Whether you make self-driving cars or lug nuts, digital marketing, communications, and sales make your business far more complex. For example, how well does your firm understand the California Transparency in Supply Chains Act? If you do any business in the state and generate global revenues of $100+ million, you not only have to comply, you have to post compliance reports online. Even if you’re a B2B, you should at least consider what may and may not be required and make an informed, business-level decision that balances the digital risks and rewards.
Digital has transformed so many sectors, but the media industry has arguably felt most disruption. From continually evolving monetization strategies, to leveraging new media, to ever-smarter analytics, you have to balance digital advantages and risks in almost every aspect of your business. Yet, digital policies can drive competitive advantage for many media organizations as they modernize infrastructure and consider new sourcing strategies.
Large online retailers such as Amazon and eBay are setting the bar for best practice, regulatory, and legal compliance. Yet, overall the sector is struggling with digital opportunities and risks. How can you leverage big data to fuel cross-channel experiences without compromising customer privacy? How do you navigate global regulatory environments to sell in new markets? Digital policies have never been more relevant in the retail industry. Success will require a sound digital policy program including …
While non-profits and NGOs both perform significant online fundraising, they actually need very different digital policies for regulatory compliance. Generally, NGOs aren’t under the jurisdiction any specific country, as they work under international law. However, local operations are often better positioned to promote their cause or avoid political missteps if they comply with country-specific laws. Does your not-for-profit organization – whether a non-profit or NGO – have the right digital policies in place?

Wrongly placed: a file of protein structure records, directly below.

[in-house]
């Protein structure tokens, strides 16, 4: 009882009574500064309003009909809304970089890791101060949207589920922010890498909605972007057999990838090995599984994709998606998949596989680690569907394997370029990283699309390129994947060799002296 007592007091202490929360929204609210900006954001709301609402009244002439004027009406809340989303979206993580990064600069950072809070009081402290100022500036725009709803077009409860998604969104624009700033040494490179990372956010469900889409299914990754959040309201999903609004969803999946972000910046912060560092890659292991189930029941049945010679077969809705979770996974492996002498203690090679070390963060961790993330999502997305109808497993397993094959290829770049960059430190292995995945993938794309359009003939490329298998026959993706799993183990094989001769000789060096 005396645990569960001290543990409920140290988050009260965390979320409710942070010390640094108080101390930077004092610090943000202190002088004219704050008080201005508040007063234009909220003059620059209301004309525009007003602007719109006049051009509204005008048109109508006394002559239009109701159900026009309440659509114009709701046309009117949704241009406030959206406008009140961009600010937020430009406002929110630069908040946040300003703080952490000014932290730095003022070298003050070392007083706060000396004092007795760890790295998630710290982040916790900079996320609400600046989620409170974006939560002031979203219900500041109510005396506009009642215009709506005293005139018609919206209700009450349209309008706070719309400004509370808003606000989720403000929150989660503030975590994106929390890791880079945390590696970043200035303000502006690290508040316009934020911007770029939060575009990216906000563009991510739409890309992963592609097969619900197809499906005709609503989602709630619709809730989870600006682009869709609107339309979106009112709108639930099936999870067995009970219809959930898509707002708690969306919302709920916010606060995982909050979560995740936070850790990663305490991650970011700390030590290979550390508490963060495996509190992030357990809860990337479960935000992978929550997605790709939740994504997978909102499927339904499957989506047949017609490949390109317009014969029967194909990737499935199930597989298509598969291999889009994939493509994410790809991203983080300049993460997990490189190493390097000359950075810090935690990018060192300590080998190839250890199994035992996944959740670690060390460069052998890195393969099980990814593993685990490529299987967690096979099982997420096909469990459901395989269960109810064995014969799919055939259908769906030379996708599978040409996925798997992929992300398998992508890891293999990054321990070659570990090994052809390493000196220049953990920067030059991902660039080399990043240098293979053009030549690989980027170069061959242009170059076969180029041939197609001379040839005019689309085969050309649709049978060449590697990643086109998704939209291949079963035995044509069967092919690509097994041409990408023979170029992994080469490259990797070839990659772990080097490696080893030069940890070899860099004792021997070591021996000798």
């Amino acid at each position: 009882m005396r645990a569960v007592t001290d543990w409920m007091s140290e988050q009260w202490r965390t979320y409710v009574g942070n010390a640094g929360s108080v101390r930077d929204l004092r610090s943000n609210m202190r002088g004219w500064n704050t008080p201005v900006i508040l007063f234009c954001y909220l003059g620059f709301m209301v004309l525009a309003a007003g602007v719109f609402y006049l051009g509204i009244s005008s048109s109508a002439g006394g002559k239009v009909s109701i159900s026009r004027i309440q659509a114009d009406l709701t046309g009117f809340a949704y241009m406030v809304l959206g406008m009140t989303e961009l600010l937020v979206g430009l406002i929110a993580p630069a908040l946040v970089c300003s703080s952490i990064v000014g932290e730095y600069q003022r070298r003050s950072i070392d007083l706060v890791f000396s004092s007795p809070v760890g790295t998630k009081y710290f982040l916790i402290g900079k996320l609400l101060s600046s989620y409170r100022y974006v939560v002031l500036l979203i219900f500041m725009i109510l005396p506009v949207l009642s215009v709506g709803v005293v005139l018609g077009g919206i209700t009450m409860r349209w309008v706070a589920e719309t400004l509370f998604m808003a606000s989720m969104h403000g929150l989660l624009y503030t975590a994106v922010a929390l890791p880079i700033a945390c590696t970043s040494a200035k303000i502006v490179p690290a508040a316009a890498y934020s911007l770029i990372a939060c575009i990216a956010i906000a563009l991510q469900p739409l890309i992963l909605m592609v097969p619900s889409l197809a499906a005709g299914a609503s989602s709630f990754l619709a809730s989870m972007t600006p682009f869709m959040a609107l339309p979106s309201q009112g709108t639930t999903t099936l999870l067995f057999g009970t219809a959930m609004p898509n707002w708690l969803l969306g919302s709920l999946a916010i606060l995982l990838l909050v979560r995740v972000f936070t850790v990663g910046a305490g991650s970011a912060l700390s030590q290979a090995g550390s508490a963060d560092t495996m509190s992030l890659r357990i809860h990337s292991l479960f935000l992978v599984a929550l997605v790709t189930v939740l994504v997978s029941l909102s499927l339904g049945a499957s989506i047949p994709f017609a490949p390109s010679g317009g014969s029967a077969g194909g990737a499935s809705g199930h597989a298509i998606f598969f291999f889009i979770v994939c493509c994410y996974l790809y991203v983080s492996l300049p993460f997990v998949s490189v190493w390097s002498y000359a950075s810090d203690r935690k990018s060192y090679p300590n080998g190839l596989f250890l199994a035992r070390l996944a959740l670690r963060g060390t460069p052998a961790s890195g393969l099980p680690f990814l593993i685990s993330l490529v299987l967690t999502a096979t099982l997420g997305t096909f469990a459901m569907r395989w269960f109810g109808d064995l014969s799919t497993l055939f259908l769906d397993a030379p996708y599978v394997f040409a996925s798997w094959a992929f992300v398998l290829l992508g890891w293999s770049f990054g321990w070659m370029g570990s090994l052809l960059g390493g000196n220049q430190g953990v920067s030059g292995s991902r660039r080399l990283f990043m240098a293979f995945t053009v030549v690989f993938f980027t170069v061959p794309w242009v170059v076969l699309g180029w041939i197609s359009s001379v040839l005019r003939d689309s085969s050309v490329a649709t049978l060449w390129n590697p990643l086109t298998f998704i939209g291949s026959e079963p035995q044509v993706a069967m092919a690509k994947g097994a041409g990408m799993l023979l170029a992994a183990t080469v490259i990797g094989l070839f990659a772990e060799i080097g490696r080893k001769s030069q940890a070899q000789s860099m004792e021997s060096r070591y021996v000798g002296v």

If IT is focused on keeping digital systems up and running, digital marketing is busy developing campaigns and improving the experience, and business units are churning out content for the digital channels, who is minding all your digital activity and addressing potential risks? The answer should probably be you: the legal, regulatory, or compliance team. With both the ear of leadership and a clear view of the big picture, you’re positioned to help digital stakeholders understand the opportunities and risks. In-house legal, regulatory, or compliance teams, as well as external counsel, should consider the sound policies.
You live in a complex world of competing priorities including maximizing multichannel marketing, personalizing the customer experience, and measuring marketing data and analytics. Your job is understanding the customer and their brand’s value to them, not understanding every law and regulation in local markets. Digital policies will help you understand exactly what to do and what not to do in each market. So, you’re free to be creative and innovative within those known parameters.
At some organizations, entire policy areas are delegated to IT with the thinking that policies on technology require technical expertise. While there are policies that IT should rightfully author and implement, for digital initiatives to be successful, you must involve all aspects of the business in policy development.
Unlike any other department, individual business units have the most insight on what the organization delivers into the marketplace. This is where great ideas are born, where customer problems are solved, and where content originates from deep insight. However, this is also where content can veer off-brand or place the business at risk. Good digital policies help business units and owners deliver good digital content.